CAMPAIGN 2016

Trump preaches energy wealth to the industry choir

BISMARCK, N.D. -- Donald Trump stopped in this hardscrabble Midwestern town yesterday to pitch his vision for an American future -- one in which fossil fuel production explodes across public lands and Americans "share the riches." The end result: lower taxes, and a rush of new funding for infrastructure and entitlement programs.

In a nearly hourlong speech marking the first major energy policy address of his campaign, the presumptive Republican presidential nominee endorsed an "America first" agenda that would rely heavily on expanded oil and gas production in the United States along with a renewed focus on coal mining.

"American energy dominance will be declared a strategic economic and foreign policy goal of the United States. It's about time," Trump told a crowd at the final event of the Williston Basin Petroleum Conference here.

Citing statistics on American oil, natural gas and coal reserves, Trump added: "Our total untapped oil and gas reserves on federal lands equal an estimated $50 trillion. ... We have no idea how rich we are."

Trump framed his vision -- including a "100-day action plan" that would roll back environmental regulations implemented by the Obama administration targeting carbon emissions and clean water -- not only in terms of job creation but as an economic stimulus plan that would create new funds for roads and bridges, as well as schools and even Social Security (see related story).

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The businessman and former reality TV star asserted that executive action limiting new coal leases on federal land or regulations on hydraulic fracturing on public and tribal lands have curtailed potential benefits to average citizens.

"These actions have denied millions of Americans access to the energy wealth sitting right under our feet. ... This is your treasure, and you, the American people, are entitled to share in the riches," Trump said.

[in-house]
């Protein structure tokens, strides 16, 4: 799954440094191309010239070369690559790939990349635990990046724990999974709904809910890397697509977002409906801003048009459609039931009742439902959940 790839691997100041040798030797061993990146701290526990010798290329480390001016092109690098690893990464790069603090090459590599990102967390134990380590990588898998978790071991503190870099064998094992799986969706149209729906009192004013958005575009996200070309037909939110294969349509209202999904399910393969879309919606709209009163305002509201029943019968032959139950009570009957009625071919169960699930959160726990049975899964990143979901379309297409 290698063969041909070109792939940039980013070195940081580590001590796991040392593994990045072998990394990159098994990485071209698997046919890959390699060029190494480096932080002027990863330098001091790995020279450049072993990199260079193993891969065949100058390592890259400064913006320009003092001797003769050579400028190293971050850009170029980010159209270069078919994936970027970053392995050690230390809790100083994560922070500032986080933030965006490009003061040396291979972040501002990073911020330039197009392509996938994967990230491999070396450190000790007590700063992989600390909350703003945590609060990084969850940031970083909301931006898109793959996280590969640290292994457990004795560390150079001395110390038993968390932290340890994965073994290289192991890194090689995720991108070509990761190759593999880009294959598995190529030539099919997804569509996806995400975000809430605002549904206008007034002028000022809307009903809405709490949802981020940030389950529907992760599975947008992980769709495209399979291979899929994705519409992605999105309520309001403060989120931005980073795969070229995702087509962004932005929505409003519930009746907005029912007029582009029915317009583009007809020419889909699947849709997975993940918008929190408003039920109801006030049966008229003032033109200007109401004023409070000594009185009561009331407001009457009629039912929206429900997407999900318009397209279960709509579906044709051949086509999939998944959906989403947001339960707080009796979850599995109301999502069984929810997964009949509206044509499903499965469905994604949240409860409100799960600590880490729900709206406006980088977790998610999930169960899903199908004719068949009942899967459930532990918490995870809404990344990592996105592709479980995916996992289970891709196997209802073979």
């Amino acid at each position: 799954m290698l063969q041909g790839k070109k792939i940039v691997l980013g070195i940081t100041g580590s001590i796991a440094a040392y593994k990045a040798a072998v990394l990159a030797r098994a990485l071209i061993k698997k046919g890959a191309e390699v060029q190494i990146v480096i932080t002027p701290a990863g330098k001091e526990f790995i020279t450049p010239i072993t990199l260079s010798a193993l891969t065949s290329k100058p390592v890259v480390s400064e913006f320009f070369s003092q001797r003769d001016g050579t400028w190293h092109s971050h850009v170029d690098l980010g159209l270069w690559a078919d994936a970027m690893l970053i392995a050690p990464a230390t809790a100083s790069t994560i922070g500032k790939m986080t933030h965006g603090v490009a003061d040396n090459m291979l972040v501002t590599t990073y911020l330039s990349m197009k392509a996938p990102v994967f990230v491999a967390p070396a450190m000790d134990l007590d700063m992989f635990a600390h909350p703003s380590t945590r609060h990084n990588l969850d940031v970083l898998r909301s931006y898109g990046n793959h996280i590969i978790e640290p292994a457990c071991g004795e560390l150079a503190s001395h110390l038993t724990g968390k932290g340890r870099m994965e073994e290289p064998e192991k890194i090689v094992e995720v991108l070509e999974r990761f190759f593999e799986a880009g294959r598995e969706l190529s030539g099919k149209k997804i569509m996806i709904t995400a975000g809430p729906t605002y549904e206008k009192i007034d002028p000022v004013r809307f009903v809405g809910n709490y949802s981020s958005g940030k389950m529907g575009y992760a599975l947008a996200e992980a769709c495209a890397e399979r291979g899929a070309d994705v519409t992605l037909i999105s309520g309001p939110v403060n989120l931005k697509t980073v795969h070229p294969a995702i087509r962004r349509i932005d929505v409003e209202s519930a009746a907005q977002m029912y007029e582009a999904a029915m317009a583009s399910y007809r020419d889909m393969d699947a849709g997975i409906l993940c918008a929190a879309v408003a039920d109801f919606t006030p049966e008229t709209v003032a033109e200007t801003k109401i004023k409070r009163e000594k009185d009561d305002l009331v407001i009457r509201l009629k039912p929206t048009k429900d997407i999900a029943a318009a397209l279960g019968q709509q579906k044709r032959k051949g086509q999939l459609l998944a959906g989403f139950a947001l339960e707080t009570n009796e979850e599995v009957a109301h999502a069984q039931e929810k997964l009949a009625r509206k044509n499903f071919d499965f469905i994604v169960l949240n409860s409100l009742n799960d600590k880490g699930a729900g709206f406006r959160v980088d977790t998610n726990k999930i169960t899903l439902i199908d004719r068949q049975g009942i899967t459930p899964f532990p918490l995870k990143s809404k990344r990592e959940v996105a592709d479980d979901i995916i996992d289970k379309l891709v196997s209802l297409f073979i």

He also reiterated his desire to see the Keystone XL pipeline -- a 1,700-mile project that would stretch from Canada to the Gulf Coast that the Obama administration rejected last year -- constructed, so long as the United States receives a portion of the profits in exchange for utilizing eminent domain to ensure the pipeline's completion.

"That's how we're going to make our country rich again -- just one way out of thousands -- but that's how we're going to make America rich again, and it's how we're going to make America great again," Trump said at a news conference, where he was flanked by Rep. Kevin Cramer (R-N.D.) and Continental Resources CEO Harold Hamm, who have advised the likely Republican nominee on his energy platform.

"Let's take a piece of the action for you folks -- lower your taxes a little bit more," Trump later added in his speech.

Trump also asserted that his proposals would create domestic energy independence -- long the goal of presidential contenders from both parties -- pointing to the issue as a matter of national security (Greenwire, Aug. 30, 2012).

"Under my presidency, we'll accomplish a complete American energy independence," Trump said, prompting a loud cheer from the largely friendly audience. "Imagine a world in which our foes in the oil cartels can no longer use energy as a weapon. ... We're going to win. We're going to win. "

'We'll get bureaucracy out of the way'

But while Trump called for a focus on "all forms of energy," he emphasized that the government should "not pick winners and losers," a popular refrain from Republicans who oppose tax benefits for renewable energy but support tax laws that benefit the oil and gas industry.

"We'll get the bureaucracy out of the way ... so that we can pursue all forms of energy. This includes renewable energies and the technologies of the future. It does include nuclear and wind and solar, but not to the exclusion of other forms of energy, and other forms of energy that right now are working much better," Trump said.

During the news conference, Trump also criticized solar and wind energy production for being "very, very expensive" and made remarks in both appearances criticizing the industry for killing birds.

"If you go to various places in California, which is killing all of the eagles. ... The windmills are killing hundreds and hundreds of eagles. One of the most beautiful, one of the most treasured birds. ... So wind is a problem," Trump said. "Despite that, I am into all types of energy."